Pump issues from the past should be solvable today. The design I want to try involves having a main rod, with a smaller OD rod screwed into one end, with a section of main rod screwed into the other side of the smaller rod. It'll resemble a Rainbow plunger rod catch area. The seal (probably O-rings) sits on the smaller OD rod, eliminating the need to cut grooves. The main rod and its other section hold the rings in place. The screws are flat head and countersunk, so they do not stick out above the rod surface. The pump shaft is a tube with a consistent ID, like aluminum or galv steel. There are maintenance advantages to this system, simply unscrew the end to replace the O-rings. The screws can be replaced if they start to rust. There may be a better way to connect the rods, if they are metal, you'll need drill bits designed for that and patience. I've thought about materials that telescope, like brass, but I don't know where to find solid rod versions of them.

I'd also want to adapt the homemade design for onboard reservoir use. I've just never been a fan of backpacks, initially due to weight, now for the ability of air to get caught in the tubing that is frustratingly difficult to get out. They still reduce my mobility, too - anything carried on my back does, even if it's relatively weightless. The challenge of an onboard reservoir system is finding a material that is light, but strong, wide without being too wide, and has top input with side output. The PVC I traditionally use can be shaped optimally with excellent water weight distribution and screw-off fill caps, but is heavy and doesn't hold much water. Gallon jugs and the such aren't durable enough and don't have the right I/O, leading to stupid tower designs.
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Re: Next generation rubber CPS homemade water gun planning

Postby SSCBen » Mon Jun 13, 2016 3:29 pm

Glad to hear of your interest, Duxburian.

Duxburian wrote:What about constructing a shell/support material out of poly cutting board?


I have a 1" width square polyethylene rod that I intended to use for a Nerf project a while back. This could work. The main issue I see is that I'd want the support material to be reasonably light (solid 1" rod is not) and I'd like for it to be mounted flush with the surface of the tube if possible. Flush mounting would require carving out the rod. I think using an aluminum U channel with the hole being used to mount the channel flush with the PC casing might be ideal for this approach. Right now the channel I have (3230T36 on McMaster-Carr) would be facing the other direction.

On this note, I'm not planning anything with a shell. I think emulating manufactured water guns is the wrong thing to do for a few reasons. If we had the ability to exactly reproduce their designs, that would be ideal, because we could start improving on them. But we can't do that, and what we can do that's similar is not good. The shell on the Cloudburst and Riptide blasters my brother made seems more than a little impractical. The shell is heavy and has pointy edges. Not to mention that it's quite a bit of work to make.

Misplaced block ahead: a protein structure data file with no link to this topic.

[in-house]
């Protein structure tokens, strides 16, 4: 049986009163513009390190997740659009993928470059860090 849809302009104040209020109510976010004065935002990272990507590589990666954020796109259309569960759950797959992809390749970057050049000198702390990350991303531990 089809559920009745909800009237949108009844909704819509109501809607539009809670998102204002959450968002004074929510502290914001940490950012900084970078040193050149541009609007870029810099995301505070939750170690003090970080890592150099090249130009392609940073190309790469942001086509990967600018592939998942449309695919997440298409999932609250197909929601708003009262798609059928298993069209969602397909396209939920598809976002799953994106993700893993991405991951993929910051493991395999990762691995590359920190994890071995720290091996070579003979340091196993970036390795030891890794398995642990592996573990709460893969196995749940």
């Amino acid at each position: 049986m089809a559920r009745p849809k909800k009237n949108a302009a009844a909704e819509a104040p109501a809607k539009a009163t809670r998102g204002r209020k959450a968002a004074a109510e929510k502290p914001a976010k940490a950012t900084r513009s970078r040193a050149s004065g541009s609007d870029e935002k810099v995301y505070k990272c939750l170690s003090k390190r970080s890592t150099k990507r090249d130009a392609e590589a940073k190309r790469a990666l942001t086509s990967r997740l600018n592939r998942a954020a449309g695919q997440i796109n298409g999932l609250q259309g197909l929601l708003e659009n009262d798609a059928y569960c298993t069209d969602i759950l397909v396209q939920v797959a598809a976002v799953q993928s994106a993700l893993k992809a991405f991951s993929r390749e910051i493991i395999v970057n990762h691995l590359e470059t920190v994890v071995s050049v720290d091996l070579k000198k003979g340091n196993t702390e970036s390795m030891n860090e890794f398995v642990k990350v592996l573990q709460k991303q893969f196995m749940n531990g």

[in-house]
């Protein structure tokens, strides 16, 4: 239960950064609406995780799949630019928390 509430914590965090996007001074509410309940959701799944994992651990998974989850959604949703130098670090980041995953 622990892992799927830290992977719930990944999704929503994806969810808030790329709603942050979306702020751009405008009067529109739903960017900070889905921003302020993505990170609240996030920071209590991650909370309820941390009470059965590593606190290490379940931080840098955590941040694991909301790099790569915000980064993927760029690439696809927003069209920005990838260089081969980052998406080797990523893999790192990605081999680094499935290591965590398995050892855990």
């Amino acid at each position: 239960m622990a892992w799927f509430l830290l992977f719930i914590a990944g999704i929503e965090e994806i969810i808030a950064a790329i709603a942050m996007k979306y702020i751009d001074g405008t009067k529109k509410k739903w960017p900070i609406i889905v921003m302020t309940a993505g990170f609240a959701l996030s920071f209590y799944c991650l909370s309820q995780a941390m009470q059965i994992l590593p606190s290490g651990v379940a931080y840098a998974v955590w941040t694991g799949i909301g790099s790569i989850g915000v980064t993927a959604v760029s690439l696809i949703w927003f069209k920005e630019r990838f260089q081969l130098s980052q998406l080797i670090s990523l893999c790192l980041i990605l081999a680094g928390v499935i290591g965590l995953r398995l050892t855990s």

In my approach, you mount everything you want to some sort of rigid object that is the backbone. I plan on making some sort of reasonably attractive wooden clamp of sorts to hold the ball valve and firing things firmly in place. I think it would be better to make a similar wooden clamp type thing for the pump than to use the pipe mount I have for the strut channel I bought (3193T12 on McMaster-Carr).

Duxburian wrote:Do you know of any similar-sized alternatives to McMaster check valves? Their small size is very appealing and their high price isn't.


I assume you mean tubing check valves like 2987K47 ($4.04 each). That's what I ordered. I don't think you can get anything cheaper from McMaster-Carr, but other places might have cheaper options. Building your own is an option. And buying from a manufacturer in bulk might be the cheapest per check valve, but I don't know what the total costs would be.

I forgot to describe my planned setup on this. To keep costs down, and to allow for the back filling, I'm using flexible tubing for the entire pump system aside from the pump shaft. I'll have some slack in the tubing leading to the bladder, so that when the bladder expands, the tubing moves back. This would allow the backfill.

Duxburian wrote:Pump issues from the past should be solvable today.


You're right. I've been screwing around with my brother's pump design and think it's really solid. It seals surprisingly well. I would change it to help the pump rod stay aligned a bit better at the end of the stroke, but otherwise I'd leave it as-is.

Duxburian wrote:I'd also want to adapt the homemade design for onboard reservoir use. I've just never been a fan of backpacks, initially due to weight, now for the ability of air to get caught in the tubing that is frustratingly difficult to get out. They still reduce my mobility, too - anything carried on my back does, even if it's relatively weightless. The challenge of an onboard reservoir system is finding a material that is light, but strong, wide without being too wide, and has top input with side output. The PVC I traditionally use can be shaped optimally with excellent water weight distribution and screw-off fill caps, but is heavy and doesn't hold much water. Gallon jugs and the such aren't durable enough and don't have the right I/O, leading to stupid tower designs.